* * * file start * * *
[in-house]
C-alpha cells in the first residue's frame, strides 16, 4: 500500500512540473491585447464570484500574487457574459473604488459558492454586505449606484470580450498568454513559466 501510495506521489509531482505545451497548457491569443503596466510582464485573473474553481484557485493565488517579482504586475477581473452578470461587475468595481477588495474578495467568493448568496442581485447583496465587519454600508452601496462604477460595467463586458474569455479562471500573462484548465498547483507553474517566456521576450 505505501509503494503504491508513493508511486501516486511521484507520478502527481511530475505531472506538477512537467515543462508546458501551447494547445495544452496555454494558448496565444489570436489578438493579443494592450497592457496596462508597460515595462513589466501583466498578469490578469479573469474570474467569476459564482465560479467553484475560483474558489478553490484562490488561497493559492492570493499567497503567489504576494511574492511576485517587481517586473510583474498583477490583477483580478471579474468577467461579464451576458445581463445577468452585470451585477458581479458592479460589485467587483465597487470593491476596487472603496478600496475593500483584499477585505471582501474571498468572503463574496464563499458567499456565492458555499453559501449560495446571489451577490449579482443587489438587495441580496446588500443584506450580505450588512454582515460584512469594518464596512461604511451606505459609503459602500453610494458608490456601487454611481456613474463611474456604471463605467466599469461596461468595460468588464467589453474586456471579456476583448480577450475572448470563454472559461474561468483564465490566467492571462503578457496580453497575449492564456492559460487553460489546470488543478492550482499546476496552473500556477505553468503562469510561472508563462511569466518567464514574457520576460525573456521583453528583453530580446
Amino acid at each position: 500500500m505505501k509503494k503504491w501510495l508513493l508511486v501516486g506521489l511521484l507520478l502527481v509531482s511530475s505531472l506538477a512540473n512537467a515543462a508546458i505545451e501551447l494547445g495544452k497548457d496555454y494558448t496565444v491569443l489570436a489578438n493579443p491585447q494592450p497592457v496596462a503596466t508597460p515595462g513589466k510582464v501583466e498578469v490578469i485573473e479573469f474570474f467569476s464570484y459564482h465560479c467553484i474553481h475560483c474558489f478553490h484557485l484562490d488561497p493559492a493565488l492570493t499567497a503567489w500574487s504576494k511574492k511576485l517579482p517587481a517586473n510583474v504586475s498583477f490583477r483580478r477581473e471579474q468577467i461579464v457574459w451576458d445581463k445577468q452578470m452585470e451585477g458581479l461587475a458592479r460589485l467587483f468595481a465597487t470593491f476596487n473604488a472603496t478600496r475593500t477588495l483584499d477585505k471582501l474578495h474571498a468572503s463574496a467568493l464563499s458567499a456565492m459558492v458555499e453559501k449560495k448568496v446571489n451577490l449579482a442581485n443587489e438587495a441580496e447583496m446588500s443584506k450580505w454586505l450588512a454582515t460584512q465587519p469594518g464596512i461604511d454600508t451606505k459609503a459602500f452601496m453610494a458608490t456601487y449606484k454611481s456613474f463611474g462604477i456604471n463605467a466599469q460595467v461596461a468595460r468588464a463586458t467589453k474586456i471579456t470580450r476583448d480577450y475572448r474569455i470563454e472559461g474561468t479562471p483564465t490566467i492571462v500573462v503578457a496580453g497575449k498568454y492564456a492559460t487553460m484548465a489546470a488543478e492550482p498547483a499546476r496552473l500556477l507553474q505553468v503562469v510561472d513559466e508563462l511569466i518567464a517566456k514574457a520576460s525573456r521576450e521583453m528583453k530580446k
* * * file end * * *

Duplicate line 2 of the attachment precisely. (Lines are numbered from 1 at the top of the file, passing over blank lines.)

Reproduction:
C-alpha cells in the first residue's frame, strides 16, 4: 500500500512540473491585447464570484500574487457574459473604488459558492454586505449606484470580450498568454513559466 501510495506521489509531482505545451497548457491569443503596466510582464485573473474553481484557485493565488517579482504586475477581473452578470461587475468595481477588495474578495467568493448568496442581485447583496465587519454600508452601496462604477460595467463586458474569455479562471500573462484548465498547483507553474517566456521576450 505505501509503494503504491508513493508511486501516486511521484507520478502527481511530475505531472506538477512537467515543462508546458501551447494547445495544452496555454494558448496565444489570436489578438493579443494592450497592457496596462508597460515595462513589466501583466498578469490578469479573469474570474467569476459564482465560479467553484475560483474558489478553490484562490488561497493559492492570493499567497503567489504576494511574492511576485517587481517586473510583474498583477490583477483580478471579474468577467461579464451576458445581463445577468452585470451585477458581479458592479460589485467587483465597487470593491476596487472603496478600496475593500483584499477585505471582501474571498468572503463574496464563499458567499456565492458555499453559501449560495446571489451577490449579482443587489438587495441580496446588500443584506450580505450588512454582515460584512469594518464596512461604511451606505459609503459602500453610494458608490456601487454611481456613474463611474456604471463605467466599469461596461468595460468588464467589453474586456471579456476583448480577450475572448470563454472559461474561468483564465490566467492571462503578457496580453497575449492564456492559460487553460489546470488543478492550482499546476496552473500556477505553468503562469510561472508563462511569466518567464514574457520576460525573456521583453528583453530580446